You’d think that the last thing a parent ever expects to learn is that their child has arthritis. But in reality, many people are more shocked to learn that some JA medicines don’t come in pill form — some are injected under the skin with a small needle. You may have seen a few advertised on TV, such as Enbrel (etanercept) and Humira (adalimumab).
These types of medications, called biologics, have been extremely helpful in the fight against JA. While I didn’t respond well to most disease-modifying antirheumatic drugs, the biologics I’ve tried have done wonders for my joints. I achieved remission for a year and a half in high school thanks to Enbrel, and it was awesome going to prom, applying for college, and truly living life without the pain. While I’m sad I’m not in remission anymore, the medicines have still done a great job controlling my JA.
But I admit, it wasn’t easy getting used to — after all, no one likes getting shots. Your child’s pediatric rheumatologist or primary care physician may let them come into the office to be given injections. But many people, myself included, find it more convenient to do it at home. If you go that route, there are several things you can do to help reduce the pain.
Even a child who is used to being stuck might be anxious about receiving their medicine. Trying to do the injection during the chaos of the morning routine before school might increase tension because they feel rushed, making it more anxiety-inducing and painful.
Try to choose a quiet time for your child’s injection, when you can take as long as you need with them. It might be right after a bath but before bed, when your child feels tired and relaxed. Or it might be an hour after a dose of their pain medication while resting after school. The more comfortable, relaxed, and quiet the atmosphere, the better.
Numb it up!
Wouldn’t it be great if we didn’t have to use needles at all? That would be so much less painful! But until that day comes, numbing the skin around the injection site before sterilizing it works wonders for reducing the pain. I always used an ice cube wrapped in a dishcloth, which did the trick for me.
Some hospitals and clinics use Buzzy, a vibrating ice pack. The mixture of cold and vibrations distract the nerves, so you barely notice pokes. Buzzy may be an excellent investment for your family.
Some biologics can burn a bit while being injected. The formula for Humira used to burn before it was updated last year, and I used to dread my injection. In that case, you can ask the doctor to prescribe numbing sprays or topicals, which can be more effective than just a cold pack because they last longer.
Sometimes, the anticipation is worse than the shot itself. Distraction therapy is a great way to alleviate some of the worries and reduce tension. Singing is an excellent way for both little and older kids to distract themselves while keeping still, especially if they’re singing along to a favorite show or music video. Not only is it fun, but taking deep breaths to sing can help calm your child.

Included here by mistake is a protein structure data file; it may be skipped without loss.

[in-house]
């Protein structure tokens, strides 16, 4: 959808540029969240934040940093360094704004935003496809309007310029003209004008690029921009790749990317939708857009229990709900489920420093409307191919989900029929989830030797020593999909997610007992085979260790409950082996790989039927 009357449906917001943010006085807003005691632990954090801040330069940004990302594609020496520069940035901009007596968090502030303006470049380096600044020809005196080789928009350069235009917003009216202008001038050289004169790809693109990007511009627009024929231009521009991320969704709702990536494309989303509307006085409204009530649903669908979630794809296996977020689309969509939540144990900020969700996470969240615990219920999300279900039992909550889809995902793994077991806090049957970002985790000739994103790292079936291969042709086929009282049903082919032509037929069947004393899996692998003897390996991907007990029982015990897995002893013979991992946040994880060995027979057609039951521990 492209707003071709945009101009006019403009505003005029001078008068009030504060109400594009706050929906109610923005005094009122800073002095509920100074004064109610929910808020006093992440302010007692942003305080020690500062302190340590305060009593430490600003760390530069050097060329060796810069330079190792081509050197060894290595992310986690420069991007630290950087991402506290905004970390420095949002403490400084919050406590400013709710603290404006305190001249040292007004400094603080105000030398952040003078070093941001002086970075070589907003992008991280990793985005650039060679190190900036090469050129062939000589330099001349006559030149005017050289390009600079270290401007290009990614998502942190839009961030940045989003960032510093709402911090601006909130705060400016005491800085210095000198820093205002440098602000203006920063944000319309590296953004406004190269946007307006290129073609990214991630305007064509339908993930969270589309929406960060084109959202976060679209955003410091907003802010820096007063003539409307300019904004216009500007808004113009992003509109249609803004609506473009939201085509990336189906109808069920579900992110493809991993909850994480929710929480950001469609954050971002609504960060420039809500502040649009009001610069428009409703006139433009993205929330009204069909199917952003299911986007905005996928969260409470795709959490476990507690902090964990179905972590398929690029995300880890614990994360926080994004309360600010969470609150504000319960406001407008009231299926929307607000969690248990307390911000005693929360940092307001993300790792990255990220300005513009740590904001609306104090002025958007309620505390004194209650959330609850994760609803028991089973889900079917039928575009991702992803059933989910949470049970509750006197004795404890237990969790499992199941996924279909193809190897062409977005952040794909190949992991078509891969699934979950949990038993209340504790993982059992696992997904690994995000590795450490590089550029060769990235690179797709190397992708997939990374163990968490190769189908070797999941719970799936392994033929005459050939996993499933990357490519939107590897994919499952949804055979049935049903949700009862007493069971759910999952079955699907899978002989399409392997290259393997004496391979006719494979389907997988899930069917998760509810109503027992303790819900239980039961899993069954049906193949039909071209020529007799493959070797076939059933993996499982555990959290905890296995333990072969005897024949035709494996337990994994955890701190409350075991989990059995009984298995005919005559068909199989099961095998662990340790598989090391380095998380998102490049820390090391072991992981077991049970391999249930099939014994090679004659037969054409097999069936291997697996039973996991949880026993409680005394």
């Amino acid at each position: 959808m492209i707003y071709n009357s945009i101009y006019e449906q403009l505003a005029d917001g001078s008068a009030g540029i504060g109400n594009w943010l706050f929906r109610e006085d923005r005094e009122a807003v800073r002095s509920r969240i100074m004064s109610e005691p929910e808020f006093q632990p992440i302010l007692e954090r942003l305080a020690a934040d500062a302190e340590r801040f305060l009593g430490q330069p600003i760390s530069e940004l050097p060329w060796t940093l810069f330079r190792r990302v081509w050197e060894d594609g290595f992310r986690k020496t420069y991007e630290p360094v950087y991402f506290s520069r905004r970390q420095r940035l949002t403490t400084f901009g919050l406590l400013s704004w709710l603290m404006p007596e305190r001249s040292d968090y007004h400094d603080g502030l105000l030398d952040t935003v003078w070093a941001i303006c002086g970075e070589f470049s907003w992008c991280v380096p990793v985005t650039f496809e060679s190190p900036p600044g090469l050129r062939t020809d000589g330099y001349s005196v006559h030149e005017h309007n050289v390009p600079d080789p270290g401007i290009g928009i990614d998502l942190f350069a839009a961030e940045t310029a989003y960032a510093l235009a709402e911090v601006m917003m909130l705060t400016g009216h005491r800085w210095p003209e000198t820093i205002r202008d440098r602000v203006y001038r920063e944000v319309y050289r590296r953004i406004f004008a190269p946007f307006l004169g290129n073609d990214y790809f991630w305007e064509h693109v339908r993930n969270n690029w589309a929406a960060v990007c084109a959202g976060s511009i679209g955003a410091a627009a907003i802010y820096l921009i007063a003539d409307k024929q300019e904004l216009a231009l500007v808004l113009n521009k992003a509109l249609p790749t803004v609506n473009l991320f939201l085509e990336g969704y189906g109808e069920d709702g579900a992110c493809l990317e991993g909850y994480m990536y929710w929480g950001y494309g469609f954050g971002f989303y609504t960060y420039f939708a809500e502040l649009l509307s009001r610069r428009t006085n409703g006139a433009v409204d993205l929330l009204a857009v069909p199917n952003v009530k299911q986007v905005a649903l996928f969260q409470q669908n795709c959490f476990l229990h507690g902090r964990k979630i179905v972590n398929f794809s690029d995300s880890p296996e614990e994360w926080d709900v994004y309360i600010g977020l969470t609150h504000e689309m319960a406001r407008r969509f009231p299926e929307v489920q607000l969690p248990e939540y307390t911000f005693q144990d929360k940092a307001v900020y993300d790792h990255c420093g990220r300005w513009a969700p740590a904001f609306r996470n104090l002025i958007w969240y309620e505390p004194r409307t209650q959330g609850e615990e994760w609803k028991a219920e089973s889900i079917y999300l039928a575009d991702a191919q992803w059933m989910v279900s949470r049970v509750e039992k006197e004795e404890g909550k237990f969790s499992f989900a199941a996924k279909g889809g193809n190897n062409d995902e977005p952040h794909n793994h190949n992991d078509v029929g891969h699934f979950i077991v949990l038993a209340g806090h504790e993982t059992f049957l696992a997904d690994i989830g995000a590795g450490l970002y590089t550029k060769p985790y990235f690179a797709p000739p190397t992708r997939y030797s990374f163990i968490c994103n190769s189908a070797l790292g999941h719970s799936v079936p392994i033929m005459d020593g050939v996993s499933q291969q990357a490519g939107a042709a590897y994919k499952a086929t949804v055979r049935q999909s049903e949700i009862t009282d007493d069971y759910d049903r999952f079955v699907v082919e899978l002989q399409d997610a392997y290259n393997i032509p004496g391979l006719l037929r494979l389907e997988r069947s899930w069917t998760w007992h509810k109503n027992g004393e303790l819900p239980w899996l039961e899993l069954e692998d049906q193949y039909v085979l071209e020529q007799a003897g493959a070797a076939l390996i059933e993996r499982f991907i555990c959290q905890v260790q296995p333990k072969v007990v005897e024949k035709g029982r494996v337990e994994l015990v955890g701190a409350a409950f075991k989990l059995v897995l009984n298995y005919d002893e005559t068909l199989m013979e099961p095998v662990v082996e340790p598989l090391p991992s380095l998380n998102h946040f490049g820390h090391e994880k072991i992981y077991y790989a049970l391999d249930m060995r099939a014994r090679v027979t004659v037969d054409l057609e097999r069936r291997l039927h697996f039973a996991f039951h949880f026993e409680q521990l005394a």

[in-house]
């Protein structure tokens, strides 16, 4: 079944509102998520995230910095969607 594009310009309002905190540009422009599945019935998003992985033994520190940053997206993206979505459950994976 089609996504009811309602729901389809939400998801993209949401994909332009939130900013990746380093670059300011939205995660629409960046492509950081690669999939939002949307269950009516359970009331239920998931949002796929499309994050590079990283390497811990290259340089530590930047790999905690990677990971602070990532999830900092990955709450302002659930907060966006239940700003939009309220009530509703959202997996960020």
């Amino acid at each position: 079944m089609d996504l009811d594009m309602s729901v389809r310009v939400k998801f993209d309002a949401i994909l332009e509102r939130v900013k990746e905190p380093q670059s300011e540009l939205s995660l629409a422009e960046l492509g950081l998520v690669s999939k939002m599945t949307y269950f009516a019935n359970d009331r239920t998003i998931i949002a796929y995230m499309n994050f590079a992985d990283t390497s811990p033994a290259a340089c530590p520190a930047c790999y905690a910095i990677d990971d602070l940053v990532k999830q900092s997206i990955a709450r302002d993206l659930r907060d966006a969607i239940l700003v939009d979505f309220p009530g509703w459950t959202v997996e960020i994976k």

If your child isn’t much for singing and dancing, there are other ways to distract them. Watching a favorite TV show, blowing bubbles, playing I Spy, or even having a conversation are great ways to keep your mind off the needle.
When I first started taking Humira, I would wake up the next morning with a killer headache. After speaking with a nurse, I found out many get dehydrated after taking their dose. Mystery solved! I started keeping some Gatorade in the house for injection night.
If your child is also experiencing headaches, it might be because they’re dehydrated (but you should also check with their rheumatologist). After the injection, it might help to offer your child their favorite electrolyte drink or popsicles.
Find what works for your family
While I hope my four tips can help your family, I know every situation is a little different. Maybe each of these will be helpful. Perhaps none of them will apply. Every child and their family will differently address their medical care.
Some families will be comfortable with giving injections at home, and may even have their preteens and teens trained to provide themselves with their medicine. Other families may prefer to continue to go into the office and have a nurse administer the injection. All are OK!
It isn’t easy to cope with, especially with young children. What’s important is making sure that your child is safe and receiving the care they need.
Note: Juvenile Arthritis News is strictly a news and information website about the disease. It does not provide medical advice, diagnosis, or treatment. This content is not intended to be a substitute for professional medical advice, diagnosis, or treatment. Always seek the advice of your physician or other qualified health provider with any questions you may have regarding a medical condition. Never disregard professional medical advice or delay in seeking it because of something you have read on this website. The opinions expressed in this column are not those of Juvenile Arthritis News, or its parent company, BioNews Services, and are intended to spark discussion about issues pertaining to juvenile arthritis.
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